The Lovely Vallonia Snail (Vallonia pulchella) is a very small, air-breathing, land pulmonate gastropod mollusc in the Valloniidae family of land snails. It is an invertebrate, because it does not have a backbone. Its shell is its exo-skeleton (outside skeleton).
The Lovely Vallonia Snail has an ivory-white round shell that spirals clockwise. Its shell has fine, irregular brownish streaks. Its shell has three whorls. The last whorl is next to the opening. The opening lacks a thick margin like other land snails have. Instead, its shell is thin and light. The tentacles are short, and the posterior end of the foot is round.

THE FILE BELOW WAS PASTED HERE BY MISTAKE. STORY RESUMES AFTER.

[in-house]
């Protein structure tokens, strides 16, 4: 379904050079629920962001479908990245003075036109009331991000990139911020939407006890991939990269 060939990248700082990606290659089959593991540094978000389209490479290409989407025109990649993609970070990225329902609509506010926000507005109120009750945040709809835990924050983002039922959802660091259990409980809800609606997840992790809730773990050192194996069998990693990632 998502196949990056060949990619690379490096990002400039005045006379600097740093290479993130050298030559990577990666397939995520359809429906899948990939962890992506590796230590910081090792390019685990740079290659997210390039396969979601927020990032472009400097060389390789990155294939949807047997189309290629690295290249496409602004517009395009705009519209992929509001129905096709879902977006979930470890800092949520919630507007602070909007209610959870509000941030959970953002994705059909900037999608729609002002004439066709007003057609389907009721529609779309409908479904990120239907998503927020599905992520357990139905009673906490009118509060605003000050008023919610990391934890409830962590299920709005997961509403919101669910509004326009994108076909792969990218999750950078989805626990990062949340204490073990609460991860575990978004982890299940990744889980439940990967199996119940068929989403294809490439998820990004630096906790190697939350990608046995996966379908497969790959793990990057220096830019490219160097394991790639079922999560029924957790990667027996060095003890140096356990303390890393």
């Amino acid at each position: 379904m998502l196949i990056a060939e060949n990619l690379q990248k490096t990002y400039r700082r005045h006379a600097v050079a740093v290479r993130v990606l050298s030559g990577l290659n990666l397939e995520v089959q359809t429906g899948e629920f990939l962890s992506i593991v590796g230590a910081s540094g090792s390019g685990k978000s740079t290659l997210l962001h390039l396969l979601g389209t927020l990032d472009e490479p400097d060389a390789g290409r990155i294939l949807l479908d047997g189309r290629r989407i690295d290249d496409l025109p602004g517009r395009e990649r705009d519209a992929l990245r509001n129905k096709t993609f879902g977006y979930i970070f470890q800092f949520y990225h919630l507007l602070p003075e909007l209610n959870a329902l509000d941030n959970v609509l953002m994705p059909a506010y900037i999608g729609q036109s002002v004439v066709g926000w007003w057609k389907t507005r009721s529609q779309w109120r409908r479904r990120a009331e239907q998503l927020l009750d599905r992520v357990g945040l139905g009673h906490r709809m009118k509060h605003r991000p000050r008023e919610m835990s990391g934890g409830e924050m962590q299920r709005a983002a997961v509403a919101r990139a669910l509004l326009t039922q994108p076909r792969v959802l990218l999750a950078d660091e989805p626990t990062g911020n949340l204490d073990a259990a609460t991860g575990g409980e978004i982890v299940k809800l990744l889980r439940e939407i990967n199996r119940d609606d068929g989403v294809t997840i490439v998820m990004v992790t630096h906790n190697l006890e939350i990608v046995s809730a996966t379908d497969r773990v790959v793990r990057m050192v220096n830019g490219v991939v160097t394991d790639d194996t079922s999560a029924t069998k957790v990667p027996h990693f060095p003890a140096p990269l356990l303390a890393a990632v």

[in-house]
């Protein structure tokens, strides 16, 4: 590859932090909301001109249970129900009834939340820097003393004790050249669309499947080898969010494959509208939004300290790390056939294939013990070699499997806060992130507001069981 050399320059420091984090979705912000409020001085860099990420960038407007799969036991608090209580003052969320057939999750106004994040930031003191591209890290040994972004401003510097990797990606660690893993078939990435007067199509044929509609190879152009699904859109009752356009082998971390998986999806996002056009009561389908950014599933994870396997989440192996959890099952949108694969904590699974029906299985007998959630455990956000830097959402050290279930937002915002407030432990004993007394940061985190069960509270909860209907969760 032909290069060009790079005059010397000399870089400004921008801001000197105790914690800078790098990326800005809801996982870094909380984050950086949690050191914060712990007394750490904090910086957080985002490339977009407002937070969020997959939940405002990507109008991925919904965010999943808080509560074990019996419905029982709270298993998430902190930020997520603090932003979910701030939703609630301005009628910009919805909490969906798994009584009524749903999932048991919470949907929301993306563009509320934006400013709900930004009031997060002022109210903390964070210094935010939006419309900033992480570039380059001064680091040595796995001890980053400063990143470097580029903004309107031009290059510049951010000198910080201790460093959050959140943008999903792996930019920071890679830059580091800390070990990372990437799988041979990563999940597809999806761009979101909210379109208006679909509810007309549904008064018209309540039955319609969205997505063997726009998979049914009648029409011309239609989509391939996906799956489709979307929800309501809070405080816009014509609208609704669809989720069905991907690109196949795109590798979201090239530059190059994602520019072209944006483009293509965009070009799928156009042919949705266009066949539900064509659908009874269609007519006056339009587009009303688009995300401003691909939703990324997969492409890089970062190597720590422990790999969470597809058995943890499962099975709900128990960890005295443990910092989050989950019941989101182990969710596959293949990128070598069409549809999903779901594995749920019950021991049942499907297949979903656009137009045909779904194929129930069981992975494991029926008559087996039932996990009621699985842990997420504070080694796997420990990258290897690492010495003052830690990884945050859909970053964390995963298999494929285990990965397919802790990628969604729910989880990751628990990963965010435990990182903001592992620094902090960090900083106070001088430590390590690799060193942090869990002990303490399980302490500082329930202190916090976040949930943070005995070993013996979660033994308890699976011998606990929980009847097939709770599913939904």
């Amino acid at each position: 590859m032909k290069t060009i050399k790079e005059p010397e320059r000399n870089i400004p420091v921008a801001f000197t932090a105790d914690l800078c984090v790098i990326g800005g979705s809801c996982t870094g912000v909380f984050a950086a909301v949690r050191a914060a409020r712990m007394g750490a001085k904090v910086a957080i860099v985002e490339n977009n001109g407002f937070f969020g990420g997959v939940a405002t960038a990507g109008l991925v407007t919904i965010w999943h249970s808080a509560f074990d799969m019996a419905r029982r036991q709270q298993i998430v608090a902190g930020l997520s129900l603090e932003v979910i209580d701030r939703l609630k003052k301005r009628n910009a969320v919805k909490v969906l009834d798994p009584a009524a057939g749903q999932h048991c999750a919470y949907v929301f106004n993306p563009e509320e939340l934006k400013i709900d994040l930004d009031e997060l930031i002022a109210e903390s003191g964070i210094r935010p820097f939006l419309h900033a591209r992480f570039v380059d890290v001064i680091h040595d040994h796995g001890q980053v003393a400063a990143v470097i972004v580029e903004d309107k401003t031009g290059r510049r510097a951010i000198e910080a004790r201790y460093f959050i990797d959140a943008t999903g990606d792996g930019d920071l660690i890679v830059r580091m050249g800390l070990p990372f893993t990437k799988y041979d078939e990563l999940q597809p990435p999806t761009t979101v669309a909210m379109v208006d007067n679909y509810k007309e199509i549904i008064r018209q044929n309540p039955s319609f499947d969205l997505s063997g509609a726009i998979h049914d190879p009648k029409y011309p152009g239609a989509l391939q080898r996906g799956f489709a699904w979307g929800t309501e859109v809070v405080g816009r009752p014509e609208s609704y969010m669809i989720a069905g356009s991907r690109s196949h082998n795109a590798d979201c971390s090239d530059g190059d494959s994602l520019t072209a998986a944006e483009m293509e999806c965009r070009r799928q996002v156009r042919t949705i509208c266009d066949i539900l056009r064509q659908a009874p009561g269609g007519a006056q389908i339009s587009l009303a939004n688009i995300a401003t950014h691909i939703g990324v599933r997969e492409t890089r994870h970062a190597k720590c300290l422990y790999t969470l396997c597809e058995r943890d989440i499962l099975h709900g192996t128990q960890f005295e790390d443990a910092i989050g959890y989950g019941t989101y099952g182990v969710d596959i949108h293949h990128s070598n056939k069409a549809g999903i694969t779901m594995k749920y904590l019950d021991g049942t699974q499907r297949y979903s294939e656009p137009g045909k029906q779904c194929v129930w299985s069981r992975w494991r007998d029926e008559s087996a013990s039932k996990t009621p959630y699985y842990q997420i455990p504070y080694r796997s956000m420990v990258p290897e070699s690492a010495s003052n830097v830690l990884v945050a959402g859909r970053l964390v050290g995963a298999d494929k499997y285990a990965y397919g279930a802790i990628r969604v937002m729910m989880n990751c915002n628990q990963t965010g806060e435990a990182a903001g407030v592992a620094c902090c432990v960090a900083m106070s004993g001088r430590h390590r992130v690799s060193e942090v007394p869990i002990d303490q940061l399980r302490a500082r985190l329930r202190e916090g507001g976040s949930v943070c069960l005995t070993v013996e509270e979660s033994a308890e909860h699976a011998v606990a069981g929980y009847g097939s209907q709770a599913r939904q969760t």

It measures about 1 centimetre (less than half an inch) in length.
It is found in Europe. It is commonly found in woodlands and suburban gardens. It lives in moist soil and is attracted to decaying material, such as leaf litter.
It is usually nocturnal, active mainly at night.
The Lovely Vallonia Snail is carnivorus, feeding on other snails, earthworms, and decaying plant matter.
It is hermaphroditic, which means that it is both male and female. It lays about 40-65 eggs, which hatch after 10-28 days. The eggs are deposited in a leaf, usually in the rainy season.
The Lovely Vallonia Snail lives for about 5 years.
Location: Paris, France
Photographer: Martina Nicolls
Martina Nicolls: SIMILAR BUT DIFFERENT IN THE ANIMAL KINGDOM